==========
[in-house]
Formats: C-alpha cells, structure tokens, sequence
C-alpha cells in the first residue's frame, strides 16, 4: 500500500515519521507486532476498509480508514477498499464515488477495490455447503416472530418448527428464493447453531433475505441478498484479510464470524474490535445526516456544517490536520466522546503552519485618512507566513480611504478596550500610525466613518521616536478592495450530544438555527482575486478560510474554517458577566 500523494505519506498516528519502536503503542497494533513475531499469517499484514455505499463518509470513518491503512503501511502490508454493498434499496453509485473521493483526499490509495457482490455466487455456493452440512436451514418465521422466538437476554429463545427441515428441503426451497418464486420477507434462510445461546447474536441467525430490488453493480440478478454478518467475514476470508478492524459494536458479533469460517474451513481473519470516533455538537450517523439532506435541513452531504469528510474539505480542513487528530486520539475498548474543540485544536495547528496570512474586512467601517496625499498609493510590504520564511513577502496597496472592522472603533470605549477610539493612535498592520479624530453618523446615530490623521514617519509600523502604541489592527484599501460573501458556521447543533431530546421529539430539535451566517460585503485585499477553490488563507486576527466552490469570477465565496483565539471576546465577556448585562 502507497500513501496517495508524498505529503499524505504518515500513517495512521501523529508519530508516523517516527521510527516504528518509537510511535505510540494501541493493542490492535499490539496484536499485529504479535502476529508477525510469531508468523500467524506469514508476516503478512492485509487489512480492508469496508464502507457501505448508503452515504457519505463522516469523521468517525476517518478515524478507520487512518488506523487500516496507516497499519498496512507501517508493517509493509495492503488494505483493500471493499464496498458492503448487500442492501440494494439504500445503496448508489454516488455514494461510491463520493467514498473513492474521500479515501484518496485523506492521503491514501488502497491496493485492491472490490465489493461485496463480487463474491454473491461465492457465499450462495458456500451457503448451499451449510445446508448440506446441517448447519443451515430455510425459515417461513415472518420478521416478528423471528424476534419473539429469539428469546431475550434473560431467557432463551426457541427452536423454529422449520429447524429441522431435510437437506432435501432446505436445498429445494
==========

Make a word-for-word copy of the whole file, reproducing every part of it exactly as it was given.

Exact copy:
[in-house]
Formats: C-alpha cells, structure tokens, sequence
C-alpha cells in the first residue's frame, strides 16, 4: 500500500515519521507486532476498509480508514477498499464515488477495490455447503416472530418448527428464493447453531433475505441478498484479510464470524474490535445526516456544517490536520466522546503552519485618512507566513480611504478596550500610525466613518521616536478592495450530544438555527482575486478560510474554517458577566 500523494505519506498516528519502536503503542497494533513475531499469517499484514455505499463518509470513518491503512503501511502490508454493498434499496453509485473521493483526499490509495457482490455466487455456493452440512436451514418465521422466538437476554429463545427441515428441503426451497418464486420477507434462510445461546447474536441467525430490488453493480440478478454478518467475514476470508478492524459494536458479533469460517474451513481473519470516533455538537450517523439532506435541513452531504469528510474539505480542513487528530486520539475498548474543540485544536495547528496570512474586512467601517496625499498609493510590504520564511513577502496597496472592522472603533470605549477610539493612535498592520479624530453618523446615530490623521514617519509600523502604541489592527484599501460573501458556521447543533431530546421529539430539535451566517460585503485585499477553490488563507486576527466552490469570477465565496483565539471576546465577556448585562 502507497500513501496517495508524498505529503499524505504518515500513517495512521501523529508519530508516523517516527521510527516504528518509537510511535505510540494501541493493542490492535499490539496484536499485529504479535502476529508477525510469531508468523500467524506469514508476516503478512492485509487489512480492508469496508464502507457501505448508503452515504457519505463522516469523521468517525476517518478515524478507520487512518488506523487500516496507516497499519498496512507501517508493517509493509495492503488494505483493500471493499464496498458492503448487500442492501440494494439504500445503496448508489454516488455514494461510491463520493467514498473513492474521500479515501484518496485523506492521503491514501488502497491496493485492491472490490465489493461485496463480487463474491454473491461465492457465499450462495458456500451457503448451499451449510445446508448440506446441517448447519443451515430455510425459515417461513415472518420478521416478528423471528424476534419473539429469539428469546431475550434473560431467557432463551426457541427452536423454529422449520429447524429441522431435510437437506432435501432446505436445498429445494